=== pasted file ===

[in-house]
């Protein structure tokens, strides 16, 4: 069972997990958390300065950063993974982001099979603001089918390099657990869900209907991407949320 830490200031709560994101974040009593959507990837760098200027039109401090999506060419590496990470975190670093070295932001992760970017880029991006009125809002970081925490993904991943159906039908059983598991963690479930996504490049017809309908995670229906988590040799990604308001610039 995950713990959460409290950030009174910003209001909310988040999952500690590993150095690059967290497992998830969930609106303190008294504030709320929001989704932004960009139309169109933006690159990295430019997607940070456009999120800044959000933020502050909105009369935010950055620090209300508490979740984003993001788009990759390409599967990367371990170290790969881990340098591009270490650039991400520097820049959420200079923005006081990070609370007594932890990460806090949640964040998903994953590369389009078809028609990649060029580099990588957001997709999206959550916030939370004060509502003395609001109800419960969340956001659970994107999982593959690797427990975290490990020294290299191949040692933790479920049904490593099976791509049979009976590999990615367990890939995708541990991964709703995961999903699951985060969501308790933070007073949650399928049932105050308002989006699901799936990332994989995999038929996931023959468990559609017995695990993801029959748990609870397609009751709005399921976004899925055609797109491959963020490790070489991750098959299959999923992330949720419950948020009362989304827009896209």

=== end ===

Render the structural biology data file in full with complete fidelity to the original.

[in-house]
């Protein structure tokens, strides 16, 4: 069972997990958390300065950063993974982001099979603001089918390099657990869900209907991407949320 830490200031709560994101974040009593959507990837760098200027039109401090999506060419590496990470975190670093070295932001992760970017880029991006009125809002970081925490993904991943159906039908059983598991963690479930996504490049017809309908995670229906988590040799990604308001610039 995950713990959460409290950030009174910003209001909310988040999952500690590993150095690059967290497992998830969930609106303190008294504030709320929001989704932004960009139309169109933006690159990295430019997607940070456009999120800044959000933020502050909105009369935010950055620090209300508490979740984003993001788009990759390409599967990367371990170290790969881990340098591009270490650039991400520097820049959420200079923005006081990070609370007594932890990460806090949640964040998903994953590369389009078809028609990649060029580099990588957001997709999206959550916030939370004060509502003395609001109800419960969340956001659970994107999982593959690797427990975290490990020294290299191949040692933790479920049904490593099976791509049979009976590999990615367990890939995708541990991964709703995961999903699951985060969501308790933070007073949650399928049932105050308002989006699901799936990332994989995999038929996931023959468990559609017995695990993801029959748990609870397609009751709005399921976004899925055609797109491959963020490790070489991750098959299959999923992330949720419950948020009362989304827009896209």